Electrocution Deaths at Baseball Fields Require Responsible Parties to Step Up | Shapiro, Washburn & Sharp

What Baltimore father Anthony Greene wants more than anything is for someone to take responsibility for the electrical wiring mistake that took the life of his teenage daughter, Deanna, at a Baltimore, Maryland (MD), city park in 2006.

According to a report in the Sept. 10 Baltimore Sun, Deanna was 14 years old when she was killed after grabbing a steel fence around a softball field that was in contact with a buried, live and unshielded electrical cable. The City of Baltimore says it bears no liability for the tragedy because an independent utility and a contractor handled the wiring and construction. Neither the utility, Baltimore Gas and Electric Co., nor the contractor, Del Electric Inc., acknowledges fault. This leaves the Greene family without answers and without justice.

Sadly, the Greenes are not alone in encountering delays, denials and ongoing heartbreak in identifying those responsible for the death of their loved one at a city park. In Tucson, Arizona (AZ), an 8-year-old batboy named Deshun Glover died from electrocution as a result of what an independent investigator determined to be a series of electrical wiring mistakes and missed inspections. As in Baltimore, no agency or contractor accepted responsibility.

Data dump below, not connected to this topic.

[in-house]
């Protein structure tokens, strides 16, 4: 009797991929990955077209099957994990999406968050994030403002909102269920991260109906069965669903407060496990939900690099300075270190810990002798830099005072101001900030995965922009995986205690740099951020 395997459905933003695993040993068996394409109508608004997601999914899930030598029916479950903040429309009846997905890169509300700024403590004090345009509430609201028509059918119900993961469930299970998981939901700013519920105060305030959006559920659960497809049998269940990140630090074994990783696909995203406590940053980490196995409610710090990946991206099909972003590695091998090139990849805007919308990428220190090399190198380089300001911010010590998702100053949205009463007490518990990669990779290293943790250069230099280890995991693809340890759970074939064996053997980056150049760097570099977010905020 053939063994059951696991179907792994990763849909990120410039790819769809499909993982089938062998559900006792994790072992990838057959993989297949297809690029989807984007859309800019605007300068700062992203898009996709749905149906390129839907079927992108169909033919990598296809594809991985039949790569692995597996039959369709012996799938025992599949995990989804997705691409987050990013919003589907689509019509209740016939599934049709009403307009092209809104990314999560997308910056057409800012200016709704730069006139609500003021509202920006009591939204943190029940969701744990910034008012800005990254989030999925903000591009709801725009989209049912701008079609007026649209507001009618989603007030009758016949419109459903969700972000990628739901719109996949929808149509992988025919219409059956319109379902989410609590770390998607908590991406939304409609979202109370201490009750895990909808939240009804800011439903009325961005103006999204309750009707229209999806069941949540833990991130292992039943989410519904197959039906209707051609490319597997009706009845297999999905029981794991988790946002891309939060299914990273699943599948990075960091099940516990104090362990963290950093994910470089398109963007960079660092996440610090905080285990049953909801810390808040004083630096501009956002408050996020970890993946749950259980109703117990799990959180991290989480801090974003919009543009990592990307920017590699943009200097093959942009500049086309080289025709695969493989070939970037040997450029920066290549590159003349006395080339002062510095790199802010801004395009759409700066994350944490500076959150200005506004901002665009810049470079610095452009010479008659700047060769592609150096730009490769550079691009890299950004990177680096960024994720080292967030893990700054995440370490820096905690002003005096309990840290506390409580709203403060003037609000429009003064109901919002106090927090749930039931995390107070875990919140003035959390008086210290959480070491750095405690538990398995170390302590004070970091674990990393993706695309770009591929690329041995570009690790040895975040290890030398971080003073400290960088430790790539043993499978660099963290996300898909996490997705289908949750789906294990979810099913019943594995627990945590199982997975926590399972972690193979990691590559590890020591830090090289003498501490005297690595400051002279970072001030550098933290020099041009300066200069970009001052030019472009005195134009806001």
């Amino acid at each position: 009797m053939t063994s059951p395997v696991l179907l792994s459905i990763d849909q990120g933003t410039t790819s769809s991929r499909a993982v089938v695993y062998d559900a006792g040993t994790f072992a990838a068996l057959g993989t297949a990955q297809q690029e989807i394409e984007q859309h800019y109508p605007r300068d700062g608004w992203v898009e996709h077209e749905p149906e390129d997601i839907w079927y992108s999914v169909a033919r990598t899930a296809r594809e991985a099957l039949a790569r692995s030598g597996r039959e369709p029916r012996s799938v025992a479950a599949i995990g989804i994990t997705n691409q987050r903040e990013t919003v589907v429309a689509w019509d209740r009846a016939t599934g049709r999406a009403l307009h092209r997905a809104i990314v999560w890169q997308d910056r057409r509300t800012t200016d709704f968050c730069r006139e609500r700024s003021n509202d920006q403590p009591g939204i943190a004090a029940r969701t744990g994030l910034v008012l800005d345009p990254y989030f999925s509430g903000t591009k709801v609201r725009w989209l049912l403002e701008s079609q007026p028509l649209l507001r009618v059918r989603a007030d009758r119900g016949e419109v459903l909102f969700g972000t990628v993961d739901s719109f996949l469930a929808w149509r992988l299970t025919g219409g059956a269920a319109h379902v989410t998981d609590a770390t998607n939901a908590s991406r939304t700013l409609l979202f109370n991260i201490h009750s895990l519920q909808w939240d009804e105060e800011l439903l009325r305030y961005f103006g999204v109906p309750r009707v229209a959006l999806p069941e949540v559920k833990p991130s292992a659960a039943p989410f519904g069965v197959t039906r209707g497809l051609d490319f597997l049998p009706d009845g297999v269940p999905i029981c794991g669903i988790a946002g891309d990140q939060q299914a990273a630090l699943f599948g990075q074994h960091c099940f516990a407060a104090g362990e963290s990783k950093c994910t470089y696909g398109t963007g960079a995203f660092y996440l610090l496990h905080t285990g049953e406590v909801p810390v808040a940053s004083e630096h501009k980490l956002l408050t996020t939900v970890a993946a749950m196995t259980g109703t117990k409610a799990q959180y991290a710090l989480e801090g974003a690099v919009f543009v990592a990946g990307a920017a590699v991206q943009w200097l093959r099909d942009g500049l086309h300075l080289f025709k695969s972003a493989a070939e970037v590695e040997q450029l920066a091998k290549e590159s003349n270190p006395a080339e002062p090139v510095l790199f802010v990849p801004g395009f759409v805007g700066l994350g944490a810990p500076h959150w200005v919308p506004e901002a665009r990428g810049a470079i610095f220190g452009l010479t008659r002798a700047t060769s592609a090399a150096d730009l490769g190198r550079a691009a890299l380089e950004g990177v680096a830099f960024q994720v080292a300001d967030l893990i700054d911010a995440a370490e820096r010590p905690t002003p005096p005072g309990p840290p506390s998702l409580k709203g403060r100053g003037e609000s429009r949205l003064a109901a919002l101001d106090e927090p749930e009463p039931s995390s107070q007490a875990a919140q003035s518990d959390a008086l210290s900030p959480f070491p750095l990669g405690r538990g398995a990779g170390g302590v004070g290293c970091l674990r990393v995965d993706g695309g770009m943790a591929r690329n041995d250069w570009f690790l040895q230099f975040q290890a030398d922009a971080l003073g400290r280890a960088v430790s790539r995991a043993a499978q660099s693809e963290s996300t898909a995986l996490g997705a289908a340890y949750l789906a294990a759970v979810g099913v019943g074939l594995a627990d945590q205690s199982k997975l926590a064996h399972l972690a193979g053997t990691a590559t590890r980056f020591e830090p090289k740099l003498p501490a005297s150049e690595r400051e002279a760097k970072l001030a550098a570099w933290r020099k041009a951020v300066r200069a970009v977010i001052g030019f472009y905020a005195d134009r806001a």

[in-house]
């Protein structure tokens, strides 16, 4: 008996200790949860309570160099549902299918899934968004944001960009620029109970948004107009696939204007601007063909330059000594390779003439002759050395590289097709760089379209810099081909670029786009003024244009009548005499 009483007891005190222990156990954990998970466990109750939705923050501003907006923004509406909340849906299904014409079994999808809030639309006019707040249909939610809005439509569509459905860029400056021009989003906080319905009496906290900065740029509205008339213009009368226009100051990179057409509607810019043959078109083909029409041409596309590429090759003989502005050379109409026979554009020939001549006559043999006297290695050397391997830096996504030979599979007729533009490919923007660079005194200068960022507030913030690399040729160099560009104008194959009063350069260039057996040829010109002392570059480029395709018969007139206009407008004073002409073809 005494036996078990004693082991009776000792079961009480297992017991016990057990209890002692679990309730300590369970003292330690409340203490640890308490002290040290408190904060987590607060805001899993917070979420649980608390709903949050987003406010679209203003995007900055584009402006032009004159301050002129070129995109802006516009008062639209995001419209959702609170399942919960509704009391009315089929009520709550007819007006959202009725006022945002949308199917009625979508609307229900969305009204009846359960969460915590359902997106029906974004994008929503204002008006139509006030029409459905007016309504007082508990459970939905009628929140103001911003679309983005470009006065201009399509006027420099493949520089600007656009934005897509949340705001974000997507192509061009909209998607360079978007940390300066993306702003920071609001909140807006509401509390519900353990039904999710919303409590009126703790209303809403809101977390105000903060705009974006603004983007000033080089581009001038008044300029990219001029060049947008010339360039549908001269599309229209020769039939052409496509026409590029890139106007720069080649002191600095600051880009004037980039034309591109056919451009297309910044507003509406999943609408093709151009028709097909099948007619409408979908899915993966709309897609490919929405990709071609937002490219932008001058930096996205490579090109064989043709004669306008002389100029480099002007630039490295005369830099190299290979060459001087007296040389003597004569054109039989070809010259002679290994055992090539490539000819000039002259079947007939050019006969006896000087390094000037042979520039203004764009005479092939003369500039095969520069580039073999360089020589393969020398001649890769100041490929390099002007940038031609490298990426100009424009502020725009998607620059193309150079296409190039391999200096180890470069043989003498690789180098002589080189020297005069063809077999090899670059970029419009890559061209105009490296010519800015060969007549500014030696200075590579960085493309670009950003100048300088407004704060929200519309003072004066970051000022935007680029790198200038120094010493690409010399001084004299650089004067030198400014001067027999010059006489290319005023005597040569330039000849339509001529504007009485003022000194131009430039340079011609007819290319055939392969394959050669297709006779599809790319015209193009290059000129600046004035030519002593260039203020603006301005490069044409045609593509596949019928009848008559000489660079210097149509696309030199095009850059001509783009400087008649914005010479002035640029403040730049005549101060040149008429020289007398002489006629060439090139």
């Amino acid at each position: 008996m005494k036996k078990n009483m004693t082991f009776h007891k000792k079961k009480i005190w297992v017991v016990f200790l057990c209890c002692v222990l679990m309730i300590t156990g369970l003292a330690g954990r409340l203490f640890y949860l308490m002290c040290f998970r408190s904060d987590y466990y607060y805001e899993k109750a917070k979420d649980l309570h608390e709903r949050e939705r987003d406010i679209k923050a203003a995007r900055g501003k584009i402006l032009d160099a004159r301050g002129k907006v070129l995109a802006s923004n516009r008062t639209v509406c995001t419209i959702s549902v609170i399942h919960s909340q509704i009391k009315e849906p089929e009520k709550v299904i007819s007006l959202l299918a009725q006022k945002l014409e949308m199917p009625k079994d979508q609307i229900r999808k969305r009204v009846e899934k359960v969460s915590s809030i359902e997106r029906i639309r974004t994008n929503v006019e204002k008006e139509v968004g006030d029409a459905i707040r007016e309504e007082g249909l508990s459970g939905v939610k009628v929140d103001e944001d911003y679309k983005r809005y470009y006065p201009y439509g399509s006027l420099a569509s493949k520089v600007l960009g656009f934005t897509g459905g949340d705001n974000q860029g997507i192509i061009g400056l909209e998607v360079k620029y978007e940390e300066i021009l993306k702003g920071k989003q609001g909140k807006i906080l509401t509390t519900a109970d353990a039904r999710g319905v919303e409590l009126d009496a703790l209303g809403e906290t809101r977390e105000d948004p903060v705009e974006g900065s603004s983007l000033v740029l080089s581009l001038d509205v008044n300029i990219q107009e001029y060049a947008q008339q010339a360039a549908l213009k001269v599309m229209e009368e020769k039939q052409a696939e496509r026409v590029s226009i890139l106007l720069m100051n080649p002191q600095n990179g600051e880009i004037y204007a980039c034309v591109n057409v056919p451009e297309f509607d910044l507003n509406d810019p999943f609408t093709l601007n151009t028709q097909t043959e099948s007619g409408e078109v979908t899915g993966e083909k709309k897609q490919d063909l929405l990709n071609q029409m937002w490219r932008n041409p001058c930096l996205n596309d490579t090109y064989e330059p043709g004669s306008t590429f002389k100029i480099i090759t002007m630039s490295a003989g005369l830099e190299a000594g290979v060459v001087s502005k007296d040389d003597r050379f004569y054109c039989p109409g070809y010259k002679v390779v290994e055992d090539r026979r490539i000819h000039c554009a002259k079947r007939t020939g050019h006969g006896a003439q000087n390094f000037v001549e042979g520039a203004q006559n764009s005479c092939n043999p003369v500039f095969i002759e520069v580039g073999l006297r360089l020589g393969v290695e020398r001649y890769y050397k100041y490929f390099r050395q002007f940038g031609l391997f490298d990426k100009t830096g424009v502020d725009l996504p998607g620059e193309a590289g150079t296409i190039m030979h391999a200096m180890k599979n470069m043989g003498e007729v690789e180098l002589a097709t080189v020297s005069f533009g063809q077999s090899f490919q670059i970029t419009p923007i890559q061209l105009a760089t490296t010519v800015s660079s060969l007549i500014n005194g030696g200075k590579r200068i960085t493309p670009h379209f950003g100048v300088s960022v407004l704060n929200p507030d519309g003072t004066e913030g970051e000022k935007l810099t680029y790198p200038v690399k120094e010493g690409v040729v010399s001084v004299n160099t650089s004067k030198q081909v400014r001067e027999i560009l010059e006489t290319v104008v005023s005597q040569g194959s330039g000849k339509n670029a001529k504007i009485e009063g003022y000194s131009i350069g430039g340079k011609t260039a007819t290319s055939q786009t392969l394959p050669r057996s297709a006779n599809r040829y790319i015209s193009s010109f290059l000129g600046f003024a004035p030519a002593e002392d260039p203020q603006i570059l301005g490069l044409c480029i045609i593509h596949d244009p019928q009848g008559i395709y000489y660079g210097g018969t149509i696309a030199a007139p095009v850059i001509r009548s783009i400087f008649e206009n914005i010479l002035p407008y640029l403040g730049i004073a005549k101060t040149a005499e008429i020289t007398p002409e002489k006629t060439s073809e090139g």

Electrical shock or electrocution is a possibility in any setting where electricity gets used. Most of us never have to consider this because the contractors, inspectors and regulators we rely upon are dedicated to doing their jobs professionally and with great attention to detail, given the significant dangers of electrical shock and electrocution (electrical shock causing death is the definition of electrocution).

When this is not the case and a careless or inattentive electrician or contractor creates a dangerous electrical condition, the individuals and organizations responsible for mistakes or oversights that lead to injury or death must step up and do right by the families of victim–or the court system will impose liability.

This was true when a hotel’s maintenance personnel left an open light fixture over a hotel shower in Virginia, causing electrical shock injuries and the loss of a commercial airline pilot’s career. And it is true in the ongoing problems with accidental electrocutions in contractor-built facilities for U.S. troops and personnel in Iraq and other overseas bases.

About the Editors: Shapiro & Appleton& Duffan personal injury law firm is based in Virginia (VA), near the NE North Carolina (NC) border. The firm handles car, truck, railroad, medical negligence cases and more. Our lawyers proudly edit the Virginia Beach Injuryboard, Norfolk Injuryboard, and Northeast North Carolina Injuryboard as a pro bono public information service. Shapiro & Appleton& Duffan’s lawyers are licensed in VA, NC, SC, WV, DC and KY.